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There are growing reports of United States (US) residents traveling overseas for medical care, but empirical data about medical tourism are limited.
To characterize the businesses and business practices of entities promoting medical tourism and the types and costs of procedures being offered.
Between June and August 2008, we conducted a telephone survey of all businesses engaged in facilitating overseas medical travel for US residents. We collected information from each company including: the number of employees; number of patients referred overseas; medical records security processes; destinations to which patients were referred; treatments offered; treatment costs; and whether patient outcomes were collected.
We identified 63 medical tourism companies and 45 completed our survey (71%). Companies had a mean of 9.8 employees and had referred an average of 285 patients overseas (a total of approximately 13,500 patients). 35 (79%) companies reported requiring accreditation of foreign providers, 22 (50%) collected patient outcome data, but only 17 (39%) described formal medical records security policies. The most common destinations were India (23 companies, 55%), Costa Rica (14, 33%), and Thailand (12, 29%). The most common types of care included orthopedics (32 companies, 73%), cardiac care (23, 52%), and cosmetic surgery (29, 66%). 20 companies (44%) offered treatments not approved for use in the US – most commonly stem cell therapy. Average costs for common procedures, CABG ($18,600) and knee arthroplasty ($10,800), were similar to previous reports.
The number of Americans traveling overseas for medical care with assistance from medical tourism companies is relatively small. Attention to medical records security and patient outcomes is variable and cost-savings are dependent on US prices. That said, overseas medical care can be a reasonable alternative for price sensitive patients in need of relatively common, elective medical procedures.
The online version of this article (doi:10.1007/s11606-010-1582-8) contains supplementary material, which is available to authorized users.
The supply and demand of medical care has historically been a local endeavor with the vast majority of patients seeking medical care from providers practicing in their home country in close proximity to their residence.1–4 The most notable exception to the local delivery of healthcare has been the international travel of wealthy patients from lower wage countries to prestigious medical centers in the United States (e.g., The Mayo Clinic, The Cleveland Clinic).5–7 The inbound travel of foreigners to the United States (US) for medical care has been cited as evidence of the strong demand for complex services among residents of countries with less access to advanced medical technology.8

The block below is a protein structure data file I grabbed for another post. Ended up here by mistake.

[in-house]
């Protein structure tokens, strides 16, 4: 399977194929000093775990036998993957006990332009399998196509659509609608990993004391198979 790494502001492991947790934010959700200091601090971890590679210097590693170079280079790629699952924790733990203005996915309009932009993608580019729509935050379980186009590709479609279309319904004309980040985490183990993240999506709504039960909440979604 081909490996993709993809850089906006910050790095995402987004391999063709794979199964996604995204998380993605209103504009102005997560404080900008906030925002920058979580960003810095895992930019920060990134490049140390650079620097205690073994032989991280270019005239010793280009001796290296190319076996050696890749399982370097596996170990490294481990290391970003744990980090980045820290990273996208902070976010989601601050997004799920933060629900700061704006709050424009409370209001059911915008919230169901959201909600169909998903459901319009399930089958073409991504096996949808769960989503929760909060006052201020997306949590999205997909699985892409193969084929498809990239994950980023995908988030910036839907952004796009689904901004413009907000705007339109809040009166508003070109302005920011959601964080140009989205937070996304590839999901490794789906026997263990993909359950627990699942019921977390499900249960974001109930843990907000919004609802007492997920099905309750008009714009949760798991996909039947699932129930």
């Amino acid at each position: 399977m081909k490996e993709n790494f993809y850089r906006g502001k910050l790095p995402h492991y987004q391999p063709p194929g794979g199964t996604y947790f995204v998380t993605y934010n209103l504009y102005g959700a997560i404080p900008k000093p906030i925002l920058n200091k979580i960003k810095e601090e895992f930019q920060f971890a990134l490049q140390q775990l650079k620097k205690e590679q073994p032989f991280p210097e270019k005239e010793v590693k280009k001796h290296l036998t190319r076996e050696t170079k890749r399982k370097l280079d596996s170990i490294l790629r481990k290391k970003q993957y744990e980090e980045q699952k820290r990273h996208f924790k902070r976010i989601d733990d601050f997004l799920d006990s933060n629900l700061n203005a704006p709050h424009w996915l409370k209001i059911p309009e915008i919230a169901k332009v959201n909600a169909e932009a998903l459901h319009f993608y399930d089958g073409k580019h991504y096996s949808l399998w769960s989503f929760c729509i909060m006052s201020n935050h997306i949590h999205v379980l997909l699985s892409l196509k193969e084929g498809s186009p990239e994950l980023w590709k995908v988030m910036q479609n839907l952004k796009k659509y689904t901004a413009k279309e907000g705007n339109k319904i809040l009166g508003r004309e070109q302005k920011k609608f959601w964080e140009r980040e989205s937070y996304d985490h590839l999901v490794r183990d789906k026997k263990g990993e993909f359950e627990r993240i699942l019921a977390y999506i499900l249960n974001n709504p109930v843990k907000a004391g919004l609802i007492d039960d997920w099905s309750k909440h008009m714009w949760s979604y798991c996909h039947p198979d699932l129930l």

In recent years growing reports have emerged in the lay press of an alternative migration pattern.9 In particular, an array of articles have highlighted the emergence of a medical tourism industry in which patients from high wage (high cost) countries such as the US travel to low wage (low cost) countries to seek care specifically from providers and hospitals who have developed businesses catering to so called “medical tourists”.10–12 The growth in medical tourism has not gone unnoticed by health care providers with a number of prominent interest groups and organizations issuing statements and policies in an effort to guide both physicians and patients.13,14 Several motivations for medical tourism have been reported including lower costs with comparable quality, the availability of treatments not approved in the US, and avoidance of lengthy treatment delays.15,16 While medical tourism has been the subject of debate and speculation, there are currently little rigorous, empirical data describing the medical tourism market.
The overarching objective of our study was to describe the availability and consumption of offshore medical services by patients residing in the US. To this end, we conducted a mixed-methods survey of companies in the business of facilitating the overseas medical travel of US residents. We collected information from each company regarding key issues related to medical tourism that, to the best of our knowledge, have not been studied previously. In particular, we sought to obtain the basic business characteristics of companies engaged in promoting medical tourism, medical records security and quality assurance practices and common destinations, procedures and prices offered to patients.